With the publishers divided, newspaper unions struggled yesterday to come up with a united facade in the 53-day strike that has closed this city's three dailies.

New York Post publisher Rupert Murdoch chipped a new hole in publisher's unity when he reached a tentative agreement yesterday morning for a new contract.

Union president Douglas LaChance said his drivers would not cross other unions' picket lines at The Post, but the tentative agreement clearly was intended to threaten The New York Times and Daily News with the possibility that Murdoch can settle individually with the others.

All three publishers have automated equipment and enough nonunion personnel to be able to publish if the delivery drivers would cross the picket lines. But LaChance said:

"We have no intention of crossing pressmen's picket lines at the Post or anywhere else."

Murdoch has established himself as the joker in the deck. Asked what The Post's publisher was up to, federal don't know. He's got more things going than Carter's little liver pills."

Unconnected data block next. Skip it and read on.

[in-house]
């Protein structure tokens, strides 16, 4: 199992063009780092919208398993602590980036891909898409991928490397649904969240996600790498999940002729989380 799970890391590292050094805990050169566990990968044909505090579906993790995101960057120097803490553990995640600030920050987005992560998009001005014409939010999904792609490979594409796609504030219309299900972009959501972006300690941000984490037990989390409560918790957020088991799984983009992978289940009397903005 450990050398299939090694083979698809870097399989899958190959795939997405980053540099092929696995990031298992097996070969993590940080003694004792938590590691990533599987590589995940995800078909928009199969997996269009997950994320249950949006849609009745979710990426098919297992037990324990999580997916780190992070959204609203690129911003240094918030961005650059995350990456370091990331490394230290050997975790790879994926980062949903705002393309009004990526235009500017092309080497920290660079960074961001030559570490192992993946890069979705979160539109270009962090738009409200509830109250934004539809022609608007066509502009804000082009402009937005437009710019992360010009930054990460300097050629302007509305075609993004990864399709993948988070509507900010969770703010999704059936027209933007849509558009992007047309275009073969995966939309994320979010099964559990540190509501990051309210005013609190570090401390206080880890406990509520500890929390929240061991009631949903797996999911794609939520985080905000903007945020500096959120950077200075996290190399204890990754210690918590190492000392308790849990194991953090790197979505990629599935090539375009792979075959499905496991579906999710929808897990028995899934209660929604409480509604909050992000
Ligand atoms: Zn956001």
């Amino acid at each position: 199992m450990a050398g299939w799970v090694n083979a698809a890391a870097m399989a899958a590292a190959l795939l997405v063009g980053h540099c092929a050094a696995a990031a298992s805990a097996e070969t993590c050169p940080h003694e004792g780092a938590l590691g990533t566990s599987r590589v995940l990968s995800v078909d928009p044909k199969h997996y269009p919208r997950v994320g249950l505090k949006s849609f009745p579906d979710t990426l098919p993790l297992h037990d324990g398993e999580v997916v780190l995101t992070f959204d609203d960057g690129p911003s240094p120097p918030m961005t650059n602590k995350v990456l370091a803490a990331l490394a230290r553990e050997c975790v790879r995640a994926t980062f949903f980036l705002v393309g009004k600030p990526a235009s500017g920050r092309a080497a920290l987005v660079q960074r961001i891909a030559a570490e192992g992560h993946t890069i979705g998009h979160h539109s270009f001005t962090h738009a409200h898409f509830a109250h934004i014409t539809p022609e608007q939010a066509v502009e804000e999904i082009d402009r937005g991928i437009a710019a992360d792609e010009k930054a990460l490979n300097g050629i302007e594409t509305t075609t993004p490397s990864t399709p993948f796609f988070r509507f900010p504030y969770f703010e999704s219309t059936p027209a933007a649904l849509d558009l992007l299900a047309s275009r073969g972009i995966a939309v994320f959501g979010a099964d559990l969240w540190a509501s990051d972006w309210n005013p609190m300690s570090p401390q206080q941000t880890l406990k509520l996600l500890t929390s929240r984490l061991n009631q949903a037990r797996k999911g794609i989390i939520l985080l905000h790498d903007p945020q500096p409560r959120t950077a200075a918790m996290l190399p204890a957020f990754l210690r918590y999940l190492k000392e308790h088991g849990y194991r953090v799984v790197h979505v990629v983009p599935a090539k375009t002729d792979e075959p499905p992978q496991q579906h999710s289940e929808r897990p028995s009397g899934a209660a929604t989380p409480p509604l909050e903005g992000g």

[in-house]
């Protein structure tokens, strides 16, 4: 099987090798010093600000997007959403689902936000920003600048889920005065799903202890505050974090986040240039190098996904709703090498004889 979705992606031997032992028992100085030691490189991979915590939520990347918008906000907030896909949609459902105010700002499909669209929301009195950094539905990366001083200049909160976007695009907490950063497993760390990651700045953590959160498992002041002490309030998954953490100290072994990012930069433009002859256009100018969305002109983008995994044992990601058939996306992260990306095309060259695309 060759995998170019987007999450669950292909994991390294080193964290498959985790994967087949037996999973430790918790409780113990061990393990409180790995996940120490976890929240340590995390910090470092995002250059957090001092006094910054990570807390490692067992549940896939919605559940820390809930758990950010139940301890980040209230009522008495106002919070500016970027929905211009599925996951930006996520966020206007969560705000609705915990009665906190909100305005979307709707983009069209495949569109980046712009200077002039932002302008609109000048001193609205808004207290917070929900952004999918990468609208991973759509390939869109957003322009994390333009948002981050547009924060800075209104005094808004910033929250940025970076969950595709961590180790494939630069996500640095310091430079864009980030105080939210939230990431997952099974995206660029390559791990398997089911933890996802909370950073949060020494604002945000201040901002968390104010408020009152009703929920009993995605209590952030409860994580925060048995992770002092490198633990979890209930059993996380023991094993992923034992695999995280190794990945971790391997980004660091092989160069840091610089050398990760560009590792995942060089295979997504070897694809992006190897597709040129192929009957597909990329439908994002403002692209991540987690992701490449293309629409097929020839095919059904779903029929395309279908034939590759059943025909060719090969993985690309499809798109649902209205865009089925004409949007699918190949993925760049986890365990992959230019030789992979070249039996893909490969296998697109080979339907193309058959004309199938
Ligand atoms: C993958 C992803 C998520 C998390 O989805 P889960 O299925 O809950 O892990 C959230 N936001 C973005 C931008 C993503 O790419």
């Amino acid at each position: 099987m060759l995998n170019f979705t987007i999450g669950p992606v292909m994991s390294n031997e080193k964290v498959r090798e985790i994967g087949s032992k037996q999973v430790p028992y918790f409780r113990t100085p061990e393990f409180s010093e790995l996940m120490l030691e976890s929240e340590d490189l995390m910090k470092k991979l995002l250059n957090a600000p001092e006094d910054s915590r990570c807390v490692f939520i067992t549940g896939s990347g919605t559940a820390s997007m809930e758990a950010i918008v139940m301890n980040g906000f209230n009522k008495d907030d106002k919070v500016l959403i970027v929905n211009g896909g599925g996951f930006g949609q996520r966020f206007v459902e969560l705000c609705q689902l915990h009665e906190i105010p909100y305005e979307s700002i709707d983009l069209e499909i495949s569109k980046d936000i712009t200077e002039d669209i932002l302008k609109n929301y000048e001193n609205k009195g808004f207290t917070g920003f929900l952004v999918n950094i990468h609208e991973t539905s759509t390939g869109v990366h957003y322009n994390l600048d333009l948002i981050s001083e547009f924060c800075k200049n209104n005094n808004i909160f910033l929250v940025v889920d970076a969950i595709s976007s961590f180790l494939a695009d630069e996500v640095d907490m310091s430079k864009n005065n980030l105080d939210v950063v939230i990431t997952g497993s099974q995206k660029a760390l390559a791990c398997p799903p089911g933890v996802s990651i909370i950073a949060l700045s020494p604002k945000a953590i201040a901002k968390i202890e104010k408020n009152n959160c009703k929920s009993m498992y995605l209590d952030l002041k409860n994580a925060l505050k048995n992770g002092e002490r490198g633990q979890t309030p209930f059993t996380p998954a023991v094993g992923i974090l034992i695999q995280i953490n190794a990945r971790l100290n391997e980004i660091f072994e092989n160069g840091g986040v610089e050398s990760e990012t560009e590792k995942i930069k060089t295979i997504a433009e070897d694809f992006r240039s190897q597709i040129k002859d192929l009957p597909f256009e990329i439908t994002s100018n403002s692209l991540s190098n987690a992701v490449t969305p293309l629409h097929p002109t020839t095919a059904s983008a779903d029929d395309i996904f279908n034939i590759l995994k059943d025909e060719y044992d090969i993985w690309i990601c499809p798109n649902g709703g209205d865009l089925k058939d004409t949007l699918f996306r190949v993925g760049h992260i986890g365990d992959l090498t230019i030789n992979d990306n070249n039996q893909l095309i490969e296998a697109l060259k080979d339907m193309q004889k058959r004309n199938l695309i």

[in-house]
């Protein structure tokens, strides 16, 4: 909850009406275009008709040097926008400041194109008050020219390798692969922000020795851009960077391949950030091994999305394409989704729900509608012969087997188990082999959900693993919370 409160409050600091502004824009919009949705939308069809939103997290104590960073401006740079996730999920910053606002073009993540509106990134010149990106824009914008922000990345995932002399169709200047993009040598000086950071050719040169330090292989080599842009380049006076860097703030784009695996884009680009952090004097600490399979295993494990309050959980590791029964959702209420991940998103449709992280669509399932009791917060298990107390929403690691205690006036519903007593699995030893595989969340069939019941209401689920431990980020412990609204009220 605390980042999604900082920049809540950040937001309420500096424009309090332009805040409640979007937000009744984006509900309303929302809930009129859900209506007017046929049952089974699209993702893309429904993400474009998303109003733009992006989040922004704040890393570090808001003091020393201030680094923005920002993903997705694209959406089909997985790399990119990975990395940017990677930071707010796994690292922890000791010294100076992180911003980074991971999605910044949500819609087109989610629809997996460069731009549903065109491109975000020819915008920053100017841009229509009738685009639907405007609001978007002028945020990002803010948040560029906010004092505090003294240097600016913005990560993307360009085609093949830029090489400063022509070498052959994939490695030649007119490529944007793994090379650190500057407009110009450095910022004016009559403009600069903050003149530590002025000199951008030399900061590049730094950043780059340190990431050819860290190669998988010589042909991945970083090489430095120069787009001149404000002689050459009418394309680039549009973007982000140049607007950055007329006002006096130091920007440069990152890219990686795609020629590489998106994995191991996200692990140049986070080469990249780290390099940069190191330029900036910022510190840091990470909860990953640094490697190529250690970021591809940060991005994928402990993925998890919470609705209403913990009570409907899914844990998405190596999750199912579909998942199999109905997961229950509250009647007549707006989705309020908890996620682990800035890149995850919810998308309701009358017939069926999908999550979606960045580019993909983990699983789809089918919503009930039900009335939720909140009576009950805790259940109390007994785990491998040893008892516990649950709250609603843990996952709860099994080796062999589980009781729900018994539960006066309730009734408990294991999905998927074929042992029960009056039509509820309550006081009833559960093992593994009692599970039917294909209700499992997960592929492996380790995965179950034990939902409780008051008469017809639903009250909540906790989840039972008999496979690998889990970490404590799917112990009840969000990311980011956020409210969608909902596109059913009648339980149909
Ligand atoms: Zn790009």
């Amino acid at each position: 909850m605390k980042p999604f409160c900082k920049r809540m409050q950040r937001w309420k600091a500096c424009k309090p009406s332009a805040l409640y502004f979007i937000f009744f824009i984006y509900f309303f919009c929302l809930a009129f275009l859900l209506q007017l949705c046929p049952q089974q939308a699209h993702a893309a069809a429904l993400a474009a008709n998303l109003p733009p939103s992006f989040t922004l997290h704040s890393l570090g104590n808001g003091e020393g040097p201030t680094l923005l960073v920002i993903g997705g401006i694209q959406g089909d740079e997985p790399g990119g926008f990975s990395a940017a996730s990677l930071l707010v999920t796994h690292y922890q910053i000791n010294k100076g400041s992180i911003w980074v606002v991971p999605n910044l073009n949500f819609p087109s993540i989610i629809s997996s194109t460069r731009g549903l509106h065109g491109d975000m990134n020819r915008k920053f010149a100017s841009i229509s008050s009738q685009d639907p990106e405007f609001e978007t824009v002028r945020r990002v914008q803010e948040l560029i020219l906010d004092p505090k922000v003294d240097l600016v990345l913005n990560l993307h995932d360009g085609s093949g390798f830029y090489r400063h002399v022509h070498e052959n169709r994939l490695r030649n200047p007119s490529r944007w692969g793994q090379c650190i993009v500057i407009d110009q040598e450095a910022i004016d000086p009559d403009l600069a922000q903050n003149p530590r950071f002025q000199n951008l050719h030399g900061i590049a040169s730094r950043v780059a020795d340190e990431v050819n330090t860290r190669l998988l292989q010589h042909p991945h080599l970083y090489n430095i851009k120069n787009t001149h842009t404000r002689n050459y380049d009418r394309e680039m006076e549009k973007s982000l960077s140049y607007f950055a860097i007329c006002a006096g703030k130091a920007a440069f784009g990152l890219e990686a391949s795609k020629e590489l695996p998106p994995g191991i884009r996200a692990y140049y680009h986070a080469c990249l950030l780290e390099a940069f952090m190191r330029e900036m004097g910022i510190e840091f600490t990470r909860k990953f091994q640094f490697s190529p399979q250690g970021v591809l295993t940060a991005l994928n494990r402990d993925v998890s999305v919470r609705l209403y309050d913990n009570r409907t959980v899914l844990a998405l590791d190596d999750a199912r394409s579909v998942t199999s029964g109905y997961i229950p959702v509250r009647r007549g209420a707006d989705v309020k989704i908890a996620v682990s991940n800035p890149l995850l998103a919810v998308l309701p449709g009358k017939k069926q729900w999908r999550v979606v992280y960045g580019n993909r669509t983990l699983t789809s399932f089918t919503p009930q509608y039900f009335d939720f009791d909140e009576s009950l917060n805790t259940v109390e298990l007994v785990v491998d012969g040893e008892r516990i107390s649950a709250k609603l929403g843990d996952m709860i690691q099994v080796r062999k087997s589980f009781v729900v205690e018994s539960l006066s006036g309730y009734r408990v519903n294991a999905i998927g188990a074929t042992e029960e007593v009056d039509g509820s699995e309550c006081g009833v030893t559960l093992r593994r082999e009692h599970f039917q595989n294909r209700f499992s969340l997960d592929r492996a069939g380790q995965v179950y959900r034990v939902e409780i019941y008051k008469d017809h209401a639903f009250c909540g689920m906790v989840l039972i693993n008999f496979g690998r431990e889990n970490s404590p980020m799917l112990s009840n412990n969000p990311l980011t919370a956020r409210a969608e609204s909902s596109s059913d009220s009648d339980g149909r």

At a press conference after a meeting of all the unions, their adviser, labor lawyer Theodore Kheel, accused Murdoch of having "made up out of whole cloth" a report that a secret arrangement was being worked out with the connivance of the Times, Daily News, Kheel and the other unions to be jammed down the striking pressmen's throats.

In anger and suspicion that a deal was being cut behind his back, pressmen's union leader William Kennedy walked out of the negotiating session yesterday.

Kheel was asked what motive Murdoch might have for disrupting the talks and thereby prolonging the strike.

"I have a suspicion," Kheel replied. He said he had heard a rumor that Murdoch wants to stretch out the strike in hopes that the financially delicate Daily News will be crippled and Murdoch could invade the morning market here. His afternoon Post is losing money fast when it is publishing, and his other two properties here, the weekly Village Voice and New York Magazine, are flourishing on extra advertising and circulation while the three dailies are struck.

Kheel said he found the rumor incredible when he first heard it but was no longer sure.

While Kheel and Murdoch escalated the verbal duel that began when the unions brought the adviser into the talks almost three weeks ago, pressman Kennedy was pleased with the split among the publishers. He said he always believed negotiations would progress more quickly if he could meet each publisher separately.

Kennedy told reporters after a lengthy session with Kheel and leaders of the other unions that he now was satisfied that no one was negotiating behind his back and that the other unions support him. He said he would re-enter talks with The Times and News today and hopes to meet separately with The Post next week.